19. I remember seeing 2600/7800/XEGS commercials when cartoons were on and during mid-day movies and other syndicated shows (game shows, People's Court, etc). Not a lot, but enough that I remember getting excited seeing them.
  20. Are we talking about the same modem here? The Avatex 1200 did have a voice/data switch and 300/1200 baud switch. It did not have a speaker which they fixed in the 1200hc version. I always had a rotary telephone on top of the modem to make up for the lack of a speaker.
  21. My first modem was an Avatex 1200. I remember buying it at the West Coast Computer Fair and the only reason I bought it was because it was the only Hayes-compatible modem that it was under $100. 1200 baud modems were around $150+ (as seen in the advertisement above), and being a poor teenager, I had to save every cent I can, so it was a real bargain. I later found out it was only 95% Hayes-compatible, but I never had a problem with the few missing Hayes-compatible modem commands, so it wasn't a big deal to me. That lasted until 2400 baud modems fell under $100. (see a pattern? 🤑) I order twice from White House Computer. The first was an Indus GT drive which I still have and worked last time I used it. The second was weird. It was about the time they started winding down operations or something weird was happening. I ordered two Wico bat handle joysticks. It also took a while to arrive and what I got instead was a 3-way Wico handle joystick (score!) and a cheap Quickshot (I think?) joystick which was not very good. Instead of returning it, we decided to keep it. Luckily we did, because we later found out the above - that they were going out of business.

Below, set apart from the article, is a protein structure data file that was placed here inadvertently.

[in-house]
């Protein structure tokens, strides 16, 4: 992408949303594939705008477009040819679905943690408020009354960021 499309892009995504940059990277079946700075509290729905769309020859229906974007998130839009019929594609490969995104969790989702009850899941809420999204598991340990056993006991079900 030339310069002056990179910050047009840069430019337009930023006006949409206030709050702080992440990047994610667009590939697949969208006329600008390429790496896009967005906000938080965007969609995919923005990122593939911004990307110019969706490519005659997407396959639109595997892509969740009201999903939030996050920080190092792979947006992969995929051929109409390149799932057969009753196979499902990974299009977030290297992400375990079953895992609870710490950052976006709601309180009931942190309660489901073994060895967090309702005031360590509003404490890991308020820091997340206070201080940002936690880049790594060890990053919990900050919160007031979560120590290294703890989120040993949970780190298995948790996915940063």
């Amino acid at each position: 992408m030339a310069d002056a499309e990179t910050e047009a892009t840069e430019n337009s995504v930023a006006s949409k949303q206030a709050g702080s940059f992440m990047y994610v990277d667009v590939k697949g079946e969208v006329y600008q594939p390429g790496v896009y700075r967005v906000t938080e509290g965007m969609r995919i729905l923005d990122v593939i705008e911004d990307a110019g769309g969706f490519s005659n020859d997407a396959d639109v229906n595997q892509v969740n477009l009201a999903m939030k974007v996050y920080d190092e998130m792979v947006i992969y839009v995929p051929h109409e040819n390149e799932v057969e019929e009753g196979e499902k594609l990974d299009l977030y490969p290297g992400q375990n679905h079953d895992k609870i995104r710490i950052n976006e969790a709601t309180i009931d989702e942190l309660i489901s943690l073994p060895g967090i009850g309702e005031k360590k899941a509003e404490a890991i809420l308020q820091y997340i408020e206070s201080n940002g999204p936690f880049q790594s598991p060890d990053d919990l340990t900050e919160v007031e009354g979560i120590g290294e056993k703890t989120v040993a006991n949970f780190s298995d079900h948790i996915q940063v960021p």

22. The ST did make some inroads into the education market. There was something called CCC Microhost that put lots of STs into schools, but it used only software from CCC Microhost and I think there was even a special ROM that was used in place of regular TOS to prevent it from being used as a regular ST computer. I believe these are the STs that the Brewing Academy and B&C are selling as they claim they come from a school system. I think Atari sold about 100,000 STs through this program, thus, they were able to achieve a whopping 1% market share in the educational computer market.
  23. I don't think Spectre GCR works with the internal hard driver or SCSI hard drives. You have to use a hard drive through the ACSI port on the TT030. That's why it works on your ST/STEs. I remember reading about the Spectre code was specially designed for the ACSI port that made it not work with SCSI ports. What type of 16 MHz accelerator do you have? I have an ICD Adspeed in my MegaST4 and Spectre GCR works fine at 16 MHz mode. Weird.
  24. What I don't understand about those renders is that if you look on both sides of the hotel, I see what looks like the Stratosphere on one side and then what looks like the Transamerica Pyramid building in San Francisco on the other side. What is the Transamerica Pyramid building doing in a render of a Las Vegas hotel?
  25. Because most PC software came on 5-1/4" disks. This was made for the Atari PC1 which was introduced in 1987. I don't know about you, but in 1987, most PC software still came on 5 1/4" disks so that is why the Atari PC came with a 5 1/4" disk drive built in. PCs didn't start using 3.5" disks in large quantities until the IBM PS/2 came out in 1987.